Concours of Elegance gives car enthusiasts a glimpse of private collections
After a long hiatus from COVID-19, summer auto events are making a big comeback in the Detroit metro from July 23 to 25. The Concours d’Elegance d’Amérique 2021 will feature unique looks at several major private collections of vehicles, from the dawn of the auto industry to today.
“There is a massive pent-up demand to see classic vehicles, and by major collectors” keen to share their treasures for the first time in over a year, said McKeel Hagerty, CEO of Hagerty, the car insurer classics and boats that acquired the 42-year-old Concours this year, adding it to a stable of events that includes elite auto shows in Greenwich, Connecticut and Amelia Island, Florida. “It will be a party.”
The weekend culminates July 25 with over 250 classic vehicles on the grounds of the Inn at St. John’s Resort and Golf Course in Plymouth, but the days before will include everything from a design seminar led by the former General Motors design chief Ed Welburn gets the chance to drive and ride in classic cars and a Lemons Concours clunker race.
“Concours”, moreover, is French for “concours”. The term is primarily used for high-end auto shows where vehicles are judged on the basis of their appearance and condition.
From Groat, to Rolls, to Barracuda
The organizers promise vehicles of all types and eras, from 1902 to 2021. “We want to please everyone,” said Concours Moss president. “We will have cars that you will never see elsewhere.”
Here are some of the 30 or so vehicle categories that the show will include:
- Gas lamp: Cars from the early days of the industry, including a 1902 Groat, a 1904 Ford and a 1910 Buick.
- Jazz Age: Roaring cars from the 1920s, including a 1919 Rolls-Royce Silver Ghost, a 1921 Lincoln L and a 1929 Chrysler Imperial L80.
- The evolution of the motorcycle: Fifteen classic motorcycles, including a 1946 Indian Chief, a 1909 Curtiss Three Cylinder, a 1971 Harley-Davidson Super Glide, a 1978 Ducati 900ss and a 1972 Honda CB450.
- American classic: Four classes with more than 30 vehicles, before and after WWII. 1934 Packard Super 8, 1933 Pierce Arrow 1236, 1934 Packard V12 open top, 1937 Cadillac V-16, 1936 Lincoln LeBaron convertible, 1926 Wills Sainte Claire T-6 and a 1928 Hudson Model O.
- Postwar American: A wealthy class ranging from a 1951 Chrysler Windsor Deluxe to 54 Oldsmobile Super 88, 1957 Ford Thunderbird, 1968 Mercury Cougar XR7 and 1969 Buick Wildcat.
- European classic: A 1924 Delage GL Skiff Torpedo, a 1928 Minerva AF, a 1933 Isotta Fraschini Tipo 8A Dual Cowl and more, including a Rolls-Royce trio.
- Jet Age: American aerospace-inspired cars including a 1960 Dodge Matador, 1960 Chevrolet Impala, 1960 Studebaker Lark and 1960 Ford Galaxie Sunliner.
- Muscle Cars from 1970 and 1971: Nearly two dozen cars from Detroit’s early performance heyday, including a 1970 Pontiac GTO Judge, 1970 AMC Javelin, 1970 Plymouth Barracuda, 1970 Mercury Cougar Eliminator, 1970 Chevrolet Chevelle SS LS6 , a 1971 Ford Mustang Boss 351 and a 1971 Dodge Charger SE.
- Modern collectibles: More recent rarities including a 1991 Autech Zagato, a 1984 BMW M635 CSi, a 1985 Renault R5 turbo 2-8221 rally car, a 2002 BMW Z8 and a 1982 Rolls-Royce Camargue.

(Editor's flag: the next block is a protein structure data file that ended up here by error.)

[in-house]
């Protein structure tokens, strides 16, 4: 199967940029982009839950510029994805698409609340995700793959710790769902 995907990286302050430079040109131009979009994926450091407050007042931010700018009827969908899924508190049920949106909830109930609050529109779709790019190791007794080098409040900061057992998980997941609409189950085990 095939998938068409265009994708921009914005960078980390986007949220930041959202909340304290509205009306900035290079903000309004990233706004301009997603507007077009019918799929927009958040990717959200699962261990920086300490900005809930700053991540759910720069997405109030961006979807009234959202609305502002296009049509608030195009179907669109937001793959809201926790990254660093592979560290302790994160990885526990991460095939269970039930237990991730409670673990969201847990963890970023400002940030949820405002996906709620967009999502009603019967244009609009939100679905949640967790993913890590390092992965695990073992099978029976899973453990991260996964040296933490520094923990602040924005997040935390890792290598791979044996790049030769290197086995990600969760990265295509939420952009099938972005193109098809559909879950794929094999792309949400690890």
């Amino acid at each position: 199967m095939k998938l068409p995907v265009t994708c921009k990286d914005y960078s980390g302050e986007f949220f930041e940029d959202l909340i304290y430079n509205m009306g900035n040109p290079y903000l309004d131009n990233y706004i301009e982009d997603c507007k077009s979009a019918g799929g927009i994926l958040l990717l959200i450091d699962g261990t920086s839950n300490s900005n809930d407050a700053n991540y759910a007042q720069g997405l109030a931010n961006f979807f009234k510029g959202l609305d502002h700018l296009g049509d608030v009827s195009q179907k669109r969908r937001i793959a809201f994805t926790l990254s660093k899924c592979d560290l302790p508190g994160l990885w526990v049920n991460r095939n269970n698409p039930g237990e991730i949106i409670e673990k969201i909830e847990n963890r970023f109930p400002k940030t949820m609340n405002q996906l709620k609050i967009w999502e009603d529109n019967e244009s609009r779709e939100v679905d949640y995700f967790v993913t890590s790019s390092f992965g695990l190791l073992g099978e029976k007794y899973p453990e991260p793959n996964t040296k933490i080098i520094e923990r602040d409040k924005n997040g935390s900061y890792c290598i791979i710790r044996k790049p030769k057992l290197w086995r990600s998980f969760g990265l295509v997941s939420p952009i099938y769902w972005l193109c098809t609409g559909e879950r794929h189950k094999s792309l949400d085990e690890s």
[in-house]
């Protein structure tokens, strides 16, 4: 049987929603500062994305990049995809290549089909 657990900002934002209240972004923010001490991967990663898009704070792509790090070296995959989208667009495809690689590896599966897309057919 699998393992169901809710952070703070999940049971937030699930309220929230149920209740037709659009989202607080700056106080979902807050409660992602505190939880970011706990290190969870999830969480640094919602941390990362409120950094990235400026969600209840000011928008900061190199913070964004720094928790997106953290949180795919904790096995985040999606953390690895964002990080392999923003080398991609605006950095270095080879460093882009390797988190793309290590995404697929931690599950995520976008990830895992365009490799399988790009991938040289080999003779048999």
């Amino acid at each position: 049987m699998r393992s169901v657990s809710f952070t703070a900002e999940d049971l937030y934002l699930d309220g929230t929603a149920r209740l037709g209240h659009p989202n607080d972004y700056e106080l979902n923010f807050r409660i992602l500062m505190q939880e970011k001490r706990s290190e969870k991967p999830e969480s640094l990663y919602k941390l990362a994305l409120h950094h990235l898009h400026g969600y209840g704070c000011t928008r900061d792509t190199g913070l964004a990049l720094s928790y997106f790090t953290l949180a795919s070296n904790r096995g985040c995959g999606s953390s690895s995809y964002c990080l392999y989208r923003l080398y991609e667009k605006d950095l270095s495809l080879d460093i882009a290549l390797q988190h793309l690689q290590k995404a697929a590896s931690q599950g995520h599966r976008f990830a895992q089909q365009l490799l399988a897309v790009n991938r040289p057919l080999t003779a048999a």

GM, Ford design legends discuss
Design legend GM Welburn will discuss the Ferrari Monza in one of the many seminars on July 24. Other topics will include the story of the Black Ghost, a legendary 1970 street-racing Dodge Challenger that has been missing for decades.
Perhaps the lesser-known major automotive institution, the New Brunswick Center for American Automotive Heritage, is the focus of another seminar. The Mid-Pennsylvania Collection is dedicated to the proposition that American mainstream cars of the 1920s to 1930s were more innovative and better designed and built than legendary luxury brands of the same era.
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In addition, Moray Callum, recently retired Ford chief design officer, the man who led the development of the memorable 2016 Ford GT, among dozens of other vehicles, has curated a collection of his favorite vehicles that includes the new Ford Bronco Badlands 2021, a 1976 Bronco and the Ford Ghia Via, a 1989 concept car that has been lost for decades. The Via, which Callum helped create at Ford’s former Ghia design studio in Turin, Italy, showcased many concepts seen in current vehicles.
Detroit area private collections
The July 25 show will also feature vehicles from five major collectors in the Detroit area.
A sample of the vehicles – rarely seen in public and never likely to end up together – that participants can expect to see include:
- Tom Celani Collection: Ferrari Enzo, 1955 Chevy resto mod
- David Fischer Collection: 2009 Mercedes Stirling Moss SLR, 1963 Chevrolet Corvette
- Ken Lingenfelter Collection: 1954 Chevrolet Corvette mule built by legendary engineer Zora Arkus-Duntov, 1000 horsepower 2018 Chevrolet Camaro ZL1 Lingenfelter
- Larry Smith Collection: 1976 Ferrari Dino 246 GT, 1936 Stout Scarab
- Stahls Automotive Foundation: 1904 Cyklon Cyklonette Trike, 1963 Chrysler Turbine Car
The Festive Weekend features a number of free events, including a “Battle of the Brands” sports car and a Cars & Coffee event which always attracts a wide variety of vehicles.
Tickets and timetable details are available at https://concoursusa.org.